Fears over lending to hedge funds sparks probe by US and UK

Date: Wednesday, January 17, 2007
Author: Jeremy Grant in Washington and Ben White in New York, FT.com

Concern that booming lending to hedge funds may have led to a relaxation in credit standards has prompted US and European regulators to start the first joint investigation into whether banks and brokers are managing such risks appropriately.

The move is a sign that regulators are stepping up transatlantic co-ordination.

It comes after a call by German chancellor Angela Merkel for closer US-European Union co-ordination on financial regulation.

Officials from the Securities and Exchange Commission, the UK's Financial Services Authority, the New York Federal Reserve and other European regulators met last month to discuss credit issues, said an FSA spokesman.

They want to know if the collateral required of hedge funds from their lenders is enough to cover losses, and whether margins are set at appropriate levels to help avoid systemic risk in the event of trading losses. The development comes as central banks and regulators on both sides of the Atlantic have privately questioned whether relying on banks to look after their exposures to hedge funds is enough to avoid a repeat of the 1998 near-collapse of Long Term Capital Management given the explosive growth of hedge fund lending.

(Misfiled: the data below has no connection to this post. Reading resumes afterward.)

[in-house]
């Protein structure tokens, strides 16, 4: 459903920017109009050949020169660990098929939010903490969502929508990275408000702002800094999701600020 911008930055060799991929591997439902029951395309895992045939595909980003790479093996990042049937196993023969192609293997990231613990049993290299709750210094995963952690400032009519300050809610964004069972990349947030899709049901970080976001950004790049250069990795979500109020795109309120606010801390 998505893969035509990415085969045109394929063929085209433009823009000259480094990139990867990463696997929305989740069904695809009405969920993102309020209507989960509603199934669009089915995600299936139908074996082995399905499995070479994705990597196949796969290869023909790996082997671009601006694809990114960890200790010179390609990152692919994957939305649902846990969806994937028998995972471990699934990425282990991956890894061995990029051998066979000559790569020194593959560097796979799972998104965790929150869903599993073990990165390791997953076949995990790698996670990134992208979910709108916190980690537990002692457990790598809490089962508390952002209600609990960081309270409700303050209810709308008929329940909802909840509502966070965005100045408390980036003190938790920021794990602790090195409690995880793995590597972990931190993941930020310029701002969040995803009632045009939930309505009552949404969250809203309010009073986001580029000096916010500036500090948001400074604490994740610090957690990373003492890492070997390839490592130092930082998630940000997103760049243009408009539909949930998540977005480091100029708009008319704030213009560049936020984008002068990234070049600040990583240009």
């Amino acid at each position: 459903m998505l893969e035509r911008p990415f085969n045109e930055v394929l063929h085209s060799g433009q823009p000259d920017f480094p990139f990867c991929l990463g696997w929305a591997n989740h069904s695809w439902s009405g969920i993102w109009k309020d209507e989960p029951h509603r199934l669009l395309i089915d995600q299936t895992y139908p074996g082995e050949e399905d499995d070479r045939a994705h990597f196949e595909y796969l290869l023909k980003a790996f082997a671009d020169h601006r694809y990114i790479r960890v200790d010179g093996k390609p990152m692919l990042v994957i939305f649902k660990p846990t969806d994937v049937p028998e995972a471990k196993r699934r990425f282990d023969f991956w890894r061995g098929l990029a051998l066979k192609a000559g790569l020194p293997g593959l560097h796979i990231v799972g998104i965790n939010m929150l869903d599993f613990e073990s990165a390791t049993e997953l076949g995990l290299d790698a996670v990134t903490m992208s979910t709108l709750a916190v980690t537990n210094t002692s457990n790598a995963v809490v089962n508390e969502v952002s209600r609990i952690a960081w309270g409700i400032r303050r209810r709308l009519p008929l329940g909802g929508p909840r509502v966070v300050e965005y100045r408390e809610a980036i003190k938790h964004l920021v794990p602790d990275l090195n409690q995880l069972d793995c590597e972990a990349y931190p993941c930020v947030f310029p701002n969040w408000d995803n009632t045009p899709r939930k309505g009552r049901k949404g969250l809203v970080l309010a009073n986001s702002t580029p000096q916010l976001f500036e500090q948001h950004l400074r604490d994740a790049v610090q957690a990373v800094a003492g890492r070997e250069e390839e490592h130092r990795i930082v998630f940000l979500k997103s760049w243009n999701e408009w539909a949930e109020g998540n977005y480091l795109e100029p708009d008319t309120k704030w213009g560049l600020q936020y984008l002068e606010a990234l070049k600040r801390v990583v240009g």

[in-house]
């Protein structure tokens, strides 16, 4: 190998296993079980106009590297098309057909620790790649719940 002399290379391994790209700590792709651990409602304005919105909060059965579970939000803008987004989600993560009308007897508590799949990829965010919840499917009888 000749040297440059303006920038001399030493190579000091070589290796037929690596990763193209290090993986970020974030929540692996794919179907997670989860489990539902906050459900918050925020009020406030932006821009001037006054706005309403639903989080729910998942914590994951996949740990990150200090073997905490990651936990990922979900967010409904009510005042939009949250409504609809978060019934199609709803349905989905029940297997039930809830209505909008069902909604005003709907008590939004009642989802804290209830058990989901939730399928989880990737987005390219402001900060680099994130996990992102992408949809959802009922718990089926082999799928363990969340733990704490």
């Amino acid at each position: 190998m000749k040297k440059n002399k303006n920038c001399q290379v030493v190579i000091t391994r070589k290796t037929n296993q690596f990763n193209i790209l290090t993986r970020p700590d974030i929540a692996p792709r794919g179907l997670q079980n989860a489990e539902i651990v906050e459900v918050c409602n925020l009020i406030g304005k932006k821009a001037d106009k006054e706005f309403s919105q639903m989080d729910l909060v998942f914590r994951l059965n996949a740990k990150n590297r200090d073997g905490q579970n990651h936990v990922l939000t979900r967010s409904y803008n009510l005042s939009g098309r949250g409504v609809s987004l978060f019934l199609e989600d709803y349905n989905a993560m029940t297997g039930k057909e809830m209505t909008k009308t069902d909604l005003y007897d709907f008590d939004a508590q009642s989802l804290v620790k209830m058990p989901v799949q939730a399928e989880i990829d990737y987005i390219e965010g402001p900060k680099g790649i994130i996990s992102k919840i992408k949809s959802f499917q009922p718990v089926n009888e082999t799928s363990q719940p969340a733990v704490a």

Annette Nazareth, an SEC commissioner, said regulators had met investment banks understood to be Goldman Sachs, Morgan Stanley, Lehman Brothers, JPMorgan Chase, Citigroup, UBS, Credit Suisse and Deutsche Bank to determine how each of them decides the amount of collateral they demand when lending cash or securities to hedge funds.

"This is the first time that we have come together for a particular topic; the decision was to look into margin practices," she told the Financial Times.

At issue is relationships between hedge funds and banks, as well as their Wall Street prime brokers.